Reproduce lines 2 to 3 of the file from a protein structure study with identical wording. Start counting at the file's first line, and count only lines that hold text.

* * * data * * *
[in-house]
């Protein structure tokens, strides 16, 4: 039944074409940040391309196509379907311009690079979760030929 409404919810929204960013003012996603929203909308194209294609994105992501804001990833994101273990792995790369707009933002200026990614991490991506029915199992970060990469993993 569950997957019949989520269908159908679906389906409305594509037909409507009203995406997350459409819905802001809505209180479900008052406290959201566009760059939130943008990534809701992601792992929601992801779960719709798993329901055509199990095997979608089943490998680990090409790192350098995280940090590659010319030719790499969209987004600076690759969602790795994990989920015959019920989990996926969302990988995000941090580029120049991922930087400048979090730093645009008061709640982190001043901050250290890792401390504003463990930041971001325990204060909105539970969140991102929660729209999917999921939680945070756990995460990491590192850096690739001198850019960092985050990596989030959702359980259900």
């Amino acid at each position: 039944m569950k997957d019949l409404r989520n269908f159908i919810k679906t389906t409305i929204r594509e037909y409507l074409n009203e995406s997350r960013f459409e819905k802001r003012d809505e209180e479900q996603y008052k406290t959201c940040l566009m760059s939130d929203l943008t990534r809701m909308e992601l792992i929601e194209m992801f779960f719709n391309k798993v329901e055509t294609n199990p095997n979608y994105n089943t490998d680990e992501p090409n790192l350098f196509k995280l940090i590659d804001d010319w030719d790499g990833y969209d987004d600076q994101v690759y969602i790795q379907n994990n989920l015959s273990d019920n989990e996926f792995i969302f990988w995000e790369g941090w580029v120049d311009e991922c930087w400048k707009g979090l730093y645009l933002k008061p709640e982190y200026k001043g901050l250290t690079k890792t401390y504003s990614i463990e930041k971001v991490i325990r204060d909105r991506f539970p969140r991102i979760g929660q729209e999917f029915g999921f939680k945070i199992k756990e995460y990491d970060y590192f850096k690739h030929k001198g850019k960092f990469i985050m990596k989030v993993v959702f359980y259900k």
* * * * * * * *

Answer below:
């Protein structure tokens, strides 16, 4: 039944074409940040391309196509379907311009690079979760030929 409404919810929204960013003012996603929203909308194209294609994105992501804001990833994101273990792995790369707009933002200026990614991490991506029915199992970060990469993993 569950997957019949989520269908159908679906389906409305594509037909409507009203995406997350459409819905802001809505209180479900008052406290959201566009760059939130943008990534809701992601792992929601992801779960719709798993329901055509199990095997979608089943490998680990090409790192350098995280940090590659010319030719790499969209987004600076690759969602790795994990989920015959019920989990996926969302990988995000941090580029120049991922930087400048979090730093645009008061709640982190001043901050250290890792401390504003463990930041971001325990204060909105539970969140991102929660729209999917999921939680945070756990995460990491590192850096690739001198850019960092985050990596989030959702359980259900």
């Amino acid at each position: 039944m569950k997957d019949l409404r989520n269908f159908i919810k679906t389906t409305i929204r594509e037909y409507l074409n009203e995406s997350r960013f459409e819905k802001r003012d809505e209180e479900q996603y008052k406290t959201c940040l566009m760059s939130d929203l943008t990534r809701m909308e992601l792992i929601e194209m992801f779960f719709n391309k798993v329901e055509t294609n199990p095997n979608y994105n089943t490998d680990e992501p090409n790192l350098f196509k995280l940090i590659d804001d010319w030719d790499g990833y969209d987004d600076q994101v690759y969602i790795q379907n994990n989920l015959s273990d019920n989990e996926f792995i969302f990988w995000e790369g941090w580029v120049d311009e991922c930087w400048k707009g979090l730093y645009l933002k008061p709640e982190y200026k001043g901050l250290t690079k890792t401390y504003s990614i463990e930041k971001v991490i325990r204060d909105r991506f539970p969140r991102i979760g929660q729209e999917f029915g999921f939680k945070i199992k756990e995460y990491d970060y590192f850096k690739h030929k001198g850019k960092f990469i985050m990596k989030v993993v959702f359980y259900k």